The cardiovascular system consists of the heart and blood vessels such as arteries, veins, and capillaries. The blood delivers oxygen and nutrients to the tissues and carries waste products to the organs so that homeostasis is maintained. Cardiovascular tissues are fibrous composites assembled from a matrix material and embedded families of collagen fibers with orientations that are distributed spatially. The elementary building blocks of collagen are fibrils, which are assembled in a rather complex hierarchical structure. The mechanical properties of fibrils, and hence the load-bearing capacity of tissues, depend on the formation of covalent cross-links between the collagen molecules. As distinct from hard tissues, cardiovascular tissues experience large deformations, and from the biomechanics viewpoint, the modeling of these tissues fall within the realm of finite elasticity.
Imaging of cardiovascular diseases such as aneurysms and aortic dissections is a key contributor to related modeling and simulation, in particular when imaging is realized on the protein level. For example, the collagen structure (fiber direction/dispersion) changes remarkably with the state of disease. Improved microstructural modeling allows to better understand the relationship between the hierarchical tissue structure, the tissue function, and the biomechanical response of the tissue, which is typically characterized by strain energy, stress and strain. Imaging, patient-specific modeling and simulation may aid medical diagnosis, help to improve treatment plans for cardiovascular diseases and better identify the potential patient risk before treatment takes place. Most approaches to the modeling of cardiovascular tissues, however, are still in the development stage.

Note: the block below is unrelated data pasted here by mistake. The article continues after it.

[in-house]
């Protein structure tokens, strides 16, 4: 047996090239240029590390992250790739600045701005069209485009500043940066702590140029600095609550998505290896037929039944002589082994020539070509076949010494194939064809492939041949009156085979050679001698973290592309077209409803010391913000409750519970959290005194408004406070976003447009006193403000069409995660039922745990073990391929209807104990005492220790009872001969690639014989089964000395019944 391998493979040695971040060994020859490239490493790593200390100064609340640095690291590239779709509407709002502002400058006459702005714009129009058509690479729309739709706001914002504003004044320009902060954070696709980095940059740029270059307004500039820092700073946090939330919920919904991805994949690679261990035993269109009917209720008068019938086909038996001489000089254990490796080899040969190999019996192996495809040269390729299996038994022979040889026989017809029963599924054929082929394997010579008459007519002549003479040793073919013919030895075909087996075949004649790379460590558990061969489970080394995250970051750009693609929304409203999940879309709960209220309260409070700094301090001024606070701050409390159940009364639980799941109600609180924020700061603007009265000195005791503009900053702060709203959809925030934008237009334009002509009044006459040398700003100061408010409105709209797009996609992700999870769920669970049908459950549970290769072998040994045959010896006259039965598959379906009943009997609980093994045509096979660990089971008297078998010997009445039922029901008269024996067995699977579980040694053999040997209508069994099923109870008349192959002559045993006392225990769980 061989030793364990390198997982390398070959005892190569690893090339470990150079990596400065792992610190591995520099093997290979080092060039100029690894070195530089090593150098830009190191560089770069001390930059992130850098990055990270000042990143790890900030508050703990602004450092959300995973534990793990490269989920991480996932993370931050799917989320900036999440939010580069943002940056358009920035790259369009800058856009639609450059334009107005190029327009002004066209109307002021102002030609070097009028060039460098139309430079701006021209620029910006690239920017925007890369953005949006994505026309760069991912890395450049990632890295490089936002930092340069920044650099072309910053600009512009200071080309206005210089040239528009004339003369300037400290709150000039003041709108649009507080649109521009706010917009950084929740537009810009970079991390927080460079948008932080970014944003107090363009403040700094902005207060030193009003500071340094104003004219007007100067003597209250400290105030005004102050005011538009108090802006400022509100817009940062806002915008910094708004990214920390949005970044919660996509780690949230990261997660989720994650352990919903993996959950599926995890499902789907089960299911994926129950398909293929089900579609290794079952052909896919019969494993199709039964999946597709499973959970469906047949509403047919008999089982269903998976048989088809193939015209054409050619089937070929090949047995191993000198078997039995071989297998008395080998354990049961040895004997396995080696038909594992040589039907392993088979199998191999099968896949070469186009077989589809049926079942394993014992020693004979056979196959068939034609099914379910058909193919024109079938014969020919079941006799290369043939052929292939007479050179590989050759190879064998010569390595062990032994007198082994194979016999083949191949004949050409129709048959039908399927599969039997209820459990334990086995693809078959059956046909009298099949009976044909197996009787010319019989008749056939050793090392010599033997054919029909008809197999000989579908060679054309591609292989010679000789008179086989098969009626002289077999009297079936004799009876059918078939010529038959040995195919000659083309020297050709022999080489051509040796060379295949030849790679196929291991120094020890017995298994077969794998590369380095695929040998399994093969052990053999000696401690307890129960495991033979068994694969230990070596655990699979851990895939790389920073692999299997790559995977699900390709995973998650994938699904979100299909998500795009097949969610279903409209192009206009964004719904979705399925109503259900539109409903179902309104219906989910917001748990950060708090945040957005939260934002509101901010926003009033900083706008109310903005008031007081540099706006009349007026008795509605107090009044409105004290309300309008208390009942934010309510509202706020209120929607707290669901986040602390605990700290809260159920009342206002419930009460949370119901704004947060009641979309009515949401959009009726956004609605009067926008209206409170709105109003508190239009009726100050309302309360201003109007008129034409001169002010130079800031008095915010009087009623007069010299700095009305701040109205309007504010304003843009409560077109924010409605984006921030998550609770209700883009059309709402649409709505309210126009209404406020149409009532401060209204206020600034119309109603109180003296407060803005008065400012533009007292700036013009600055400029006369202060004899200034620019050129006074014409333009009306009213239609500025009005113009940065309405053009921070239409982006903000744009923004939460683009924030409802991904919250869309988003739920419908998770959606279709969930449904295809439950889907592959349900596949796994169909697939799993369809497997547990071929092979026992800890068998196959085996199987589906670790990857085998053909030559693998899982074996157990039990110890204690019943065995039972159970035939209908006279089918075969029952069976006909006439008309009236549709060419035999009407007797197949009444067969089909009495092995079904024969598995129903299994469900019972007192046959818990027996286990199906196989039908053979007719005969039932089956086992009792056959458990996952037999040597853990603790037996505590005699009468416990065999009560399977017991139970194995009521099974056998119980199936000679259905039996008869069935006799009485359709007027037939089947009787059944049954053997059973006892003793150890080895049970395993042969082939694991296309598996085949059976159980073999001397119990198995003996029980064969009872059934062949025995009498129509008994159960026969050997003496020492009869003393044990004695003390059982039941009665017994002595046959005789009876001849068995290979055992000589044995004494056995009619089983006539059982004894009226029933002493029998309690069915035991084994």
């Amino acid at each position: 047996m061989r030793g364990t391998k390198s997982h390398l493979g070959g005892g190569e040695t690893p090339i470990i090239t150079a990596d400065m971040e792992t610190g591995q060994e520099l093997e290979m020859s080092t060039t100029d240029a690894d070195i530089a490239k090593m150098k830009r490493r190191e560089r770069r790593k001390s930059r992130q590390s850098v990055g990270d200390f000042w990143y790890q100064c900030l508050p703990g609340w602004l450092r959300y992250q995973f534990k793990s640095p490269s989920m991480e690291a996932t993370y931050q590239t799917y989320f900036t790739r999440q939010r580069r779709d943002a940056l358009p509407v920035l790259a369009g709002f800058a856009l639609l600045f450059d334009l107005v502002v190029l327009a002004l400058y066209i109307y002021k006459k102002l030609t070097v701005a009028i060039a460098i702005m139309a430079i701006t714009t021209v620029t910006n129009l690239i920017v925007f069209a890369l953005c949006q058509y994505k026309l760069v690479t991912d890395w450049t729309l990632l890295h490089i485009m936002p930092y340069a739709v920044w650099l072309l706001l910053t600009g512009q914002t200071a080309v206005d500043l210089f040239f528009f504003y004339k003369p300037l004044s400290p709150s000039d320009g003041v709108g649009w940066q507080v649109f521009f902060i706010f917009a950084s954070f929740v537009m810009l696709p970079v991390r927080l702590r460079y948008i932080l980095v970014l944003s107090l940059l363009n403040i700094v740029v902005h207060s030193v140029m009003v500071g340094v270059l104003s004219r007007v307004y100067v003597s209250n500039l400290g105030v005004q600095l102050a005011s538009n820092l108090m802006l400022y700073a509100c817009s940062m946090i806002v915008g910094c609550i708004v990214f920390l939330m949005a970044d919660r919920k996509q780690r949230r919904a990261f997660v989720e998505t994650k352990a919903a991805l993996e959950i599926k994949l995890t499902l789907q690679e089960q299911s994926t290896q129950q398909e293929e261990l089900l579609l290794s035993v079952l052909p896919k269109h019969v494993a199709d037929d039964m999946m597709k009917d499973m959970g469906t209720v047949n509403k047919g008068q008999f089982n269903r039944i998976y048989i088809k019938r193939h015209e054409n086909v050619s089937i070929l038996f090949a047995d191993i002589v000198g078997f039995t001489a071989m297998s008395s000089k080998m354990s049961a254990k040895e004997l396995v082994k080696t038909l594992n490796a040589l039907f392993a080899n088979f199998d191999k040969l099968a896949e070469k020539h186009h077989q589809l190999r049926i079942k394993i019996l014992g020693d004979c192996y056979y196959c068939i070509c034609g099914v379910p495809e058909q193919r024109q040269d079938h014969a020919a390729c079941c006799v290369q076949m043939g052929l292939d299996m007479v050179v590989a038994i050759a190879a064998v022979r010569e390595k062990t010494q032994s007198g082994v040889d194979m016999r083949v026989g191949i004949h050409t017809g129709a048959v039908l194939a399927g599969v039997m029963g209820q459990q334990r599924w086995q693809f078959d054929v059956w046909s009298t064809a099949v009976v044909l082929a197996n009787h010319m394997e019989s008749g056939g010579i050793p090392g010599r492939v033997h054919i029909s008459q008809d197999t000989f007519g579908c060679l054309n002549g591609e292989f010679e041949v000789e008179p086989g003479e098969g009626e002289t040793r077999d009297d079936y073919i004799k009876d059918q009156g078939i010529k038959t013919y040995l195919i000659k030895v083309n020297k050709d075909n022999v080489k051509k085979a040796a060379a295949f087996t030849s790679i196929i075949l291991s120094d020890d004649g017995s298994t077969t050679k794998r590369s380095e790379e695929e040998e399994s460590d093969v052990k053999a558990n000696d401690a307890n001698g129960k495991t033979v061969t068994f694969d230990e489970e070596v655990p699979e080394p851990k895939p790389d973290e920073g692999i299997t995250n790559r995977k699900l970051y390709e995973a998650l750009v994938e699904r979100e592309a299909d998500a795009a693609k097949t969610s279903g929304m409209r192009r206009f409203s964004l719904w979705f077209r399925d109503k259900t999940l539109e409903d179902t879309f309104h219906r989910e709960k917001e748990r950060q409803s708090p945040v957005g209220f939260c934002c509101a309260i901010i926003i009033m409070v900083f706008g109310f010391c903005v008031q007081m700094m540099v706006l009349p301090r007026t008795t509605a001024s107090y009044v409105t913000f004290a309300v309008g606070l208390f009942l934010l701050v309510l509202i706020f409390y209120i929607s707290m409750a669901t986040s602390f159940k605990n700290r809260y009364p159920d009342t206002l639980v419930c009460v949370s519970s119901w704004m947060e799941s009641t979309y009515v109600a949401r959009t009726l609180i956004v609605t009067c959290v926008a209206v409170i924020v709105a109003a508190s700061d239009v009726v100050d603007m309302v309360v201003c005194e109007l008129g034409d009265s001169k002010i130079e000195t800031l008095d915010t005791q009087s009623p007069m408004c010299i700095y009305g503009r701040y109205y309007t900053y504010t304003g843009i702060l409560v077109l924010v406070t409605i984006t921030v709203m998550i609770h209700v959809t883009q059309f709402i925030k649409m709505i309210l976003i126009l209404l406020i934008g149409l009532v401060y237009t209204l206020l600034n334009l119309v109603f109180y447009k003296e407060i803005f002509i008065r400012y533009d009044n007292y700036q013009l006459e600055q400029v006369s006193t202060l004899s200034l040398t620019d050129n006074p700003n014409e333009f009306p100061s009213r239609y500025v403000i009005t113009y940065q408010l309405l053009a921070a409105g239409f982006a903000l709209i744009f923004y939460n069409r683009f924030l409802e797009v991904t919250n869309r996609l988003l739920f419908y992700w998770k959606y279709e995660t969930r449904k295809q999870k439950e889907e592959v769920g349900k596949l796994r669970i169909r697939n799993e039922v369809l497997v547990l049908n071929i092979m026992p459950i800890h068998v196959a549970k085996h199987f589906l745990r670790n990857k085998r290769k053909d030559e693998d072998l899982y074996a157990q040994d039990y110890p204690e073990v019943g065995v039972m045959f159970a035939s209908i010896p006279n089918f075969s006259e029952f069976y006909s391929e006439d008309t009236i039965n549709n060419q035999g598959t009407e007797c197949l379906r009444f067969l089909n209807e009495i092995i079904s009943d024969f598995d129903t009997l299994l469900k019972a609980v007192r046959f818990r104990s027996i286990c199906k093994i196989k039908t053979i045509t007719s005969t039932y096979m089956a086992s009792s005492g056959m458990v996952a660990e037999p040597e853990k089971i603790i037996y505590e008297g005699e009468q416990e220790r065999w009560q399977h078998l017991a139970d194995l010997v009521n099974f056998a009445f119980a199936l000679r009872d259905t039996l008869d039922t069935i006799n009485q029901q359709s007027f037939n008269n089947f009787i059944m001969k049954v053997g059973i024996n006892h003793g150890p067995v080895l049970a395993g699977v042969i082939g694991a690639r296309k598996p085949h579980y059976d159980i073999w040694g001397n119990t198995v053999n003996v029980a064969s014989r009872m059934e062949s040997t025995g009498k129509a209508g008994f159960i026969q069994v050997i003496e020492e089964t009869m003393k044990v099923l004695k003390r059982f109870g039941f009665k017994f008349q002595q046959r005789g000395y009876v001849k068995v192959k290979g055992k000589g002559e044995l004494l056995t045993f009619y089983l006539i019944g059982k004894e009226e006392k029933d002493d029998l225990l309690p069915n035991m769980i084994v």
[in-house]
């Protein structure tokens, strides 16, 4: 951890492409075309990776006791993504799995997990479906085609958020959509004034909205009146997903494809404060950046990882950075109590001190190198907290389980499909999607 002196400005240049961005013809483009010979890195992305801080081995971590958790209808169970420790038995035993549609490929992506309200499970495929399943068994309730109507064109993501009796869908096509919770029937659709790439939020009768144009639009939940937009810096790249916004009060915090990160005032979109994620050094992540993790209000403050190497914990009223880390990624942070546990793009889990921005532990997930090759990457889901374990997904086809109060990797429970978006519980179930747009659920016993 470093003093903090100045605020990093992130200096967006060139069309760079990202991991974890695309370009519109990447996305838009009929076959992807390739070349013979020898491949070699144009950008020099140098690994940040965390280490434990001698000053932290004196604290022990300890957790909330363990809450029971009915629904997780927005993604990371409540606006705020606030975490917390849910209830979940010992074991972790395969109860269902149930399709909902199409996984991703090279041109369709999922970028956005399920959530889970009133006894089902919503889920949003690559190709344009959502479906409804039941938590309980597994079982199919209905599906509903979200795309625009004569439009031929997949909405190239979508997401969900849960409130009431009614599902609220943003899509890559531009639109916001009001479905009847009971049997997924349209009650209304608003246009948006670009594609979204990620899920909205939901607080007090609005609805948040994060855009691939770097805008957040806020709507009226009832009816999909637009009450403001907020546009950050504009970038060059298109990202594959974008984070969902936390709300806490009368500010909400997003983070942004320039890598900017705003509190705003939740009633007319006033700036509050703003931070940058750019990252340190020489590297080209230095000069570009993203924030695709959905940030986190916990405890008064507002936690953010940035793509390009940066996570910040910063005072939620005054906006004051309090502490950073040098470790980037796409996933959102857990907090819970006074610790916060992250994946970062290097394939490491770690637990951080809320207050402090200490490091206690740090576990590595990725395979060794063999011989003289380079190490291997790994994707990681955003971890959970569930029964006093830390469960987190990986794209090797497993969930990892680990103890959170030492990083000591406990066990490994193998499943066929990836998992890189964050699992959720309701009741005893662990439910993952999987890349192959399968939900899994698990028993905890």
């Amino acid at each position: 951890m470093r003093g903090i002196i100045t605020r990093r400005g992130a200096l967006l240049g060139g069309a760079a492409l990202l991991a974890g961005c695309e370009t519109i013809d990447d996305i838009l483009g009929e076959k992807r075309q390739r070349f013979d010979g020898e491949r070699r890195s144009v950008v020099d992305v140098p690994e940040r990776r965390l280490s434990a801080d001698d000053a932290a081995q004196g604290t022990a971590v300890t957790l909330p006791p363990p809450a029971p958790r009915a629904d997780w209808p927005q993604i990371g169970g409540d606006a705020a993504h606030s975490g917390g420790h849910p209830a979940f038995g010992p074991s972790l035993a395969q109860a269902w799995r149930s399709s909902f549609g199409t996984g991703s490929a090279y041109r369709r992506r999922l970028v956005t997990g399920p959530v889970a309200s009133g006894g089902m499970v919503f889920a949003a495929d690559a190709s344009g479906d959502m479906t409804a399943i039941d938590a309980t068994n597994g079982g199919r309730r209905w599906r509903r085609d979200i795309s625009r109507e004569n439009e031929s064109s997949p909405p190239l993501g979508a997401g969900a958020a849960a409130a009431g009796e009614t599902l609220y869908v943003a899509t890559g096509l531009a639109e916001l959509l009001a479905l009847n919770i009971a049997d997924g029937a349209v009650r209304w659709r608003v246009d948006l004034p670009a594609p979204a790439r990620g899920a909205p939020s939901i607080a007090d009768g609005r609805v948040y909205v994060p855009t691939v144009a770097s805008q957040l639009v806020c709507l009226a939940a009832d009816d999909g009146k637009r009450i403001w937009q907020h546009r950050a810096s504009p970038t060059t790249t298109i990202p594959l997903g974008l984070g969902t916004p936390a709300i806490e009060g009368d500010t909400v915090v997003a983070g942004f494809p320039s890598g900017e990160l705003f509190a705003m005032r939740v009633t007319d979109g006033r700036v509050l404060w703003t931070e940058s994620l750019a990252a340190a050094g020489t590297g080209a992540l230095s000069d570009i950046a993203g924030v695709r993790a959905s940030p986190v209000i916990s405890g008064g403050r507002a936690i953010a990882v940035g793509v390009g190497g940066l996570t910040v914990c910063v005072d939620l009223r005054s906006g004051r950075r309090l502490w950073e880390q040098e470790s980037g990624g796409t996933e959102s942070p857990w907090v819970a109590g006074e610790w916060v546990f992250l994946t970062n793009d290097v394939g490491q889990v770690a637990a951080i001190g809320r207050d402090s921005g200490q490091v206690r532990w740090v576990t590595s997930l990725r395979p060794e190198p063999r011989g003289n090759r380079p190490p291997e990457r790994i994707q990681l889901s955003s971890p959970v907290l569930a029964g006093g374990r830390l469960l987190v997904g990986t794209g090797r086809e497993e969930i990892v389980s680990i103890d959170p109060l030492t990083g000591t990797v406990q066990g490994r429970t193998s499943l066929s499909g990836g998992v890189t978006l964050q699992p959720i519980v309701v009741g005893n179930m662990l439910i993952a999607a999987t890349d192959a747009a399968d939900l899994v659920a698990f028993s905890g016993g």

In this lecture we analyze the image-based collagen structure obtained from cardiovascular tissues in health and disease using high-resolution optical microscopy. Continuum mechanics is then used to describe the microstructure of collagen fibers, in particular the spatial variation of the fibers, and to derive material laws based upon imaging and mechanical data. Finite-element simulations are presented that highlight the need to incorporate the complex tissue microarchitecture. Finally, perspectives in imaging and trends in modeling and simulation are provided .
 G.A. Holzapfel and R.W. Ogden (Eds.), Biomechanics: Trends in Modeling and Simulation. Springer, 2017